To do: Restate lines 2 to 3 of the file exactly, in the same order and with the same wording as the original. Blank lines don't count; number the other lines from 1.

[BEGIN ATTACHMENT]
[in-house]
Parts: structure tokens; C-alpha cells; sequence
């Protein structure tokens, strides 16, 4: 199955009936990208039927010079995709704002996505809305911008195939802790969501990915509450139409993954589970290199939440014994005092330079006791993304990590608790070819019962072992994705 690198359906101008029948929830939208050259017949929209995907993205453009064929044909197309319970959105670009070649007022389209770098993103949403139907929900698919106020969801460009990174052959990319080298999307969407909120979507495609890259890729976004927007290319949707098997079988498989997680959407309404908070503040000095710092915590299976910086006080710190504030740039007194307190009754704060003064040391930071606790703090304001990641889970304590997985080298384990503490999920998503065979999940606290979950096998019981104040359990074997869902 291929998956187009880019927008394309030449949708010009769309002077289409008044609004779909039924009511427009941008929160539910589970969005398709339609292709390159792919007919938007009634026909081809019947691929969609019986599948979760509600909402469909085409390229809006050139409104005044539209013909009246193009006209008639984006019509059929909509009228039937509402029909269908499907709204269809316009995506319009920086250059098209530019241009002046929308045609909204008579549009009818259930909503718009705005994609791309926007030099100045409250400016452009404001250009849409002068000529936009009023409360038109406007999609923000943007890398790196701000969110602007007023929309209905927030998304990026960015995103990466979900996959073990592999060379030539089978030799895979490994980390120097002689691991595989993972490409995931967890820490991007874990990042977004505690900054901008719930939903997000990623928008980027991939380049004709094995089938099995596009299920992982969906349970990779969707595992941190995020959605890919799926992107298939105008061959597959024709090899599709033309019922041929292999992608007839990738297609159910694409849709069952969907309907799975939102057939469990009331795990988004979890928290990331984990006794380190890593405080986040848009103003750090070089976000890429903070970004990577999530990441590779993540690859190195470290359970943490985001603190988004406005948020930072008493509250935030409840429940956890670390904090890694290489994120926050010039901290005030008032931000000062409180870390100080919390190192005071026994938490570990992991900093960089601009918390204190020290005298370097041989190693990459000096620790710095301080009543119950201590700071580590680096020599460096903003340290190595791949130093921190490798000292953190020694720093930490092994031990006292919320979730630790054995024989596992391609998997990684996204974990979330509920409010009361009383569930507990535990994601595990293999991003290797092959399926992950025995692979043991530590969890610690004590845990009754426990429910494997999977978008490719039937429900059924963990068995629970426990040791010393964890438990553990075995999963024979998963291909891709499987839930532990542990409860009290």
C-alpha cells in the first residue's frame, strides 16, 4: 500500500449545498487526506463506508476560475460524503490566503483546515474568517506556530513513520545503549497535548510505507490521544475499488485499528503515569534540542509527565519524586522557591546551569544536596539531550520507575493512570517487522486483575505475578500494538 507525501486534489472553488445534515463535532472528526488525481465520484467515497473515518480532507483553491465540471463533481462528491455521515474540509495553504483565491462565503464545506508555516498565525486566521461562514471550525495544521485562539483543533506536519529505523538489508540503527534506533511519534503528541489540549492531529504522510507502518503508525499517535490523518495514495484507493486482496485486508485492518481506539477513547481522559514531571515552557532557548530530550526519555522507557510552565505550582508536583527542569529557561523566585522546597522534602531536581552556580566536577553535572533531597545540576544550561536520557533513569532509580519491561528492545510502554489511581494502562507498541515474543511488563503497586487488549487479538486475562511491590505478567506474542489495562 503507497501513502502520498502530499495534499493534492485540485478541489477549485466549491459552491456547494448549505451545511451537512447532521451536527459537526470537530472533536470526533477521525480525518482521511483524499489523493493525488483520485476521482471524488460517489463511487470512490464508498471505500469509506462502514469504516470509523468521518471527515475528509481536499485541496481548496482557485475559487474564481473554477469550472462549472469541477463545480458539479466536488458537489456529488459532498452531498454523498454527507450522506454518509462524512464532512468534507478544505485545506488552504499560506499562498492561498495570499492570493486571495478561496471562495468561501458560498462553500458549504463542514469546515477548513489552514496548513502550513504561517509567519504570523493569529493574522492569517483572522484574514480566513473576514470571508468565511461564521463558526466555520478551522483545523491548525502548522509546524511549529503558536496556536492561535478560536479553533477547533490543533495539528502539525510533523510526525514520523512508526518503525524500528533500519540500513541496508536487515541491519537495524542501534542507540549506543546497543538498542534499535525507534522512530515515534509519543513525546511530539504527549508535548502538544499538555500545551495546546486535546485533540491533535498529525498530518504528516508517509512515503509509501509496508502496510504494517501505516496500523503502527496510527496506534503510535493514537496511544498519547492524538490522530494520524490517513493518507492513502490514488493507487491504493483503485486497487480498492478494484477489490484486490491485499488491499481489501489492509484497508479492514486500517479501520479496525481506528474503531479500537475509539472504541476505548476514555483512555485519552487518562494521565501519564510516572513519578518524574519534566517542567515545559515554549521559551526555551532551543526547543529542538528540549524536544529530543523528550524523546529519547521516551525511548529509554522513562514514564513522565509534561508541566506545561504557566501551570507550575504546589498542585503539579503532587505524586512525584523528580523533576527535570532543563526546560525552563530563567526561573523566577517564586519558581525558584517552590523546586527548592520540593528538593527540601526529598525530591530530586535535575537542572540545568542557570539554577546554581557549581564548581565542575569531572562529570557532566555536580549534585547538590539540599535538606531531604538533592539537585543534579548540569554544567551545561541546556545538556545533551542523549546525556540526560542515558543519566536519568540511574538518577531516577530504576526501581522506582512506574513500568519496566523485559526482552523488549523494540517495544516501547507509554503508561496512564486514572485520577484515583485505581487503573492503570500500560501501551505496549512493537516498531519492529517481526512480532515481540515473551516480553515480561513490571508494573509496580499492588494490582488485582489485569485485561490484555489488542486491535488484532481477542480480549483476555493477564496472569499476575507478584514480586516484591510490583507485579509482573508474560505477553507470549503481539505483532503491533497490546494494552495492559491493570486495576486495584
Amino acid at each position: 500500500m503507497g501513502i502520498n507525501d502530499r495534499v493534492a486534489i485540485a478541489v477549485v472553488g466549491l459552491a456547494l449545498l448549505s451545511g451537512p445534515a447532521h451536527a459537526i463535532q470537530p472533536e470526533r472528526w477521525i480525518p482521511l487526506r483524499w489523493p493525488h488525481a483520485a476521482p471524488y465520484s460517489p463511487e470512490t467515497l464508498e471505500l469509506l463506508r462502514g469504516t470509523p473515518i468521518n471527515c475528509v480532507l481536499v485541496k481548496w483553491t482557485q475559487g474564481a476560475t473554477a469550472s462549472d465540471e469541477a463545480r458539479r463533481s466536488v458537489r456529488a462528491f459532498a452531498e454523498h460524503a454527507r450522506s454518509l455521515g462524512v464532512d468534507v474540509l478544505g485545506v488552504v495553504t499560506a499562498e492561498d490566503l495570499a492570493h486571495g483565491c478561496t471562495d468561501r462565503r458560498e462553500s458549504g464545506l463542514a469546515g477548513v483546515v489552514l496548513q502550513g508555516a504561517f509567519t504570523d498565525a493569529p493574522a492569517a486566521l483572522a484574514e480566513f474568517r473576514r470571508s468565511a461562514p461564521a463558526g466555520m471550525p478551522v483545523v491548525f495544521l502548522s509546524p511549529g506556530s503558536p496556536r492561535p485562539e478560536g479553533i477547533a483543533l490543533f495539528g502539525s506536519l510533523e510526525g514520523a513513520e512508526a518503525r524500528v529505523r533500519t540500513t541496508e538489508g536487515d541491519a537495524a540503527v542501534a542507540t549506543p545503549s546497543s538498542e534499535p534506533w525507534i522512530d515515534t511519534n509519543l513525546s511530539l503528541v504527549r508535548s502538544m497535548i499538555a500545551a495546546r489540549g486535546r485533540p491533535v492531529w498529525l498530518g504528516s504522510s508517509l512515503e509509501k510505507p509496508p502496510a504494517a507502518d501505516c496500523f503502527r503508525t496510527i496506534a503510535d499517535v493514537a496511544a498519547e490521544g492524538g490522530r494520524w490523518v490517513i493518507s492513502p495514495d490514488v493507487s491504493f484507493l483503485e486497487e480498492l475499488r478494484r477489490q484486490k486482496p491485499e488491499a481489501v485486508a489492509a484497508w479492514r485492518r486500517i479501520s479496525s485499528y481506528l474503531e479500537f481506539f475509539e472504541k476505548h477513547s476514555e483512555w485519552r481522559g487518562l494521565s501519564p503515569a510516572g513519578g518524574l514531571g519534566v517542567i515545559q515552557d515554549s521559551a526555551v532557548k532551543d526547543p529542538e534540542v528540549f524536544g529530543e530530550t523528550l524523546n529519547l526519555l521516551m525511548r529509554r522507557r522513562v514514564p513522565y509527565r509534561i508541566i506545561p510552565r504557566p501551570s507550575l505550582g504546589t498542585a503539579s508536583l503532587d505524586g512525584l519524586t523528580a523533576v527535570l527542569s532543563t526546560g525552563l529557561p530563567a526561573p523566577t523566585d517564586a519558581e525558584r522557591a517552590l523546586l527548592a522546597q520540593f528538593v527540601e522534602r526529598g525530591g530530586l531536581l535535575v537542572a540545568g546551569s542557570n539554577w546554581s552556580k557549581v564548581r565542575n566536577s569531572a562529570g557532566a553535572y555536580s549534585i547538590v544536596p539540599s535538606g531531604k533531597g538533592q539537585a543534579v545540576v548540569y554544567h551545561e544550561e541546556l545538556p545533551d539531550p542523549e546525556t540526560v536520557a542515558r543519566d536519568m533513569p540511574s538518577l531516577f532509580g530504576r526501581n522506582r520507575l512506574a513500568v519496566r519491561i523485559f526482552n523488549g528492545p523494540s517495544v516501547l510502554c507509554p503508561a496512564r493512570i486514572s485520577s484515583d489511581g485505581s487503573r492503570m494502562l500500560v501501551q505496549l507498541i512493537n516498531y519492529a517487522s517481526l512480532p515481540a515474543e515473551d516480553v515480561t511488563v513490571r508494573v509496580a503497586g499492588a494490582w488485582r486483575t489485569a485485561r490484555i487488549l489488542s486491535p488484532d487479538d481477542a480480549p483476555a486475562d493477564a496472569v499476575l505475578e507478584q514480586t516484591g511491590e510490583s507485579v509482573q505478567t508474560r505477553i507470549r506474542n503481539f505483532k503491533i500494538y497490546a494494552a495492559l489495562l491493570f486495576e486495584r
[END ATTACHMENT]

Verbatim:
Parts: structure tokens; C-alpha cells; sequence
């Protein structure tokens, strides 16, 4: 199955009936990208039927010079995709704002996505809305911008195939802790969501990915509450139409993954589970290199939440014994005092330079006791993304990590608790070819019962072992994705 690198359906101008029948929830939208050259017949929209995907993205453009064929044909197309319970959105670009070649007022389209770098993103949403139907929900698919106020969801460009990174052959990319080298999307969407909120979507495609890259890729976004927007290319949707098997079988498989997680959407309404908070503040000095710092915590299976910086006080710190504030740039007194307190009754704060003064040391930071606790703090304001990641889970304590997985080298384990503490999920998503065979999940606290979950096998019981104040359990074997869902 291929998956187009880019927008394309030449949708010009769309002077289409008044609004779909039924009511427009941008929160539910589970969005398709339609292709390159792919007919938007009634026909081809019947691929969609019986599948979760509600909402469909085409390229809006050139409104005044539209013909009246193009006209008639984006019509059929909509009228039937509402029909269908499907709204269809316009995506319009920086250059098209530019241009002046929308045609909204008579549009009818259930909503718009705005994609791309926007030099100045409250400016452009404001250009849409002068000529936009009023409360038109406007999609923000943007890398790196701000969110602007007023929309209905927030998304990026960015995103990466979900996959073990592999060379030539089978030799895979490994980390120097002689691991595989993972490409995931967890820490991007874990990042977004505690900054901008719930939903997000990623928008980027991939380049004709094995089938099995596009299920992982969906349970990779969707595992941190995020959605890919799926992107298939105008061959597959024709090899599709033309019922041929292999992608007839990738297609159910694409849709069952969907309907799975939102057939469990009331795990988004979890928290990331984990006794380190890593405080986040848009103003750090070089976000890429903070970004990577999530990441590779993540690859190195470290359970943490985001603190988004406005948020930072008493509250935030409840429940956890670390904090890694290489994120926050010039901290005030008032931000000062409180870390100080919390190192005071026994938490570990992991900093960089601009918390204190020290005298370097041989190693990459000096620790710095301080009543119950201590700071580590680096020599460096903003340290190595791949130093921190490798000292953190020694720093930490092994031990006292919320979730630790054995024989596992391609998997990684996204974990979330509920409010009361009383569930507990535990994601595990293999991003290797092959399926992950025995692979043991530590969890610690004590845990009754426990429910494997999977978008490719039937429900059924963990068995629970426990040791010393964890438990553990075995999963024979998963291909891709499987839930532990542990409860009290």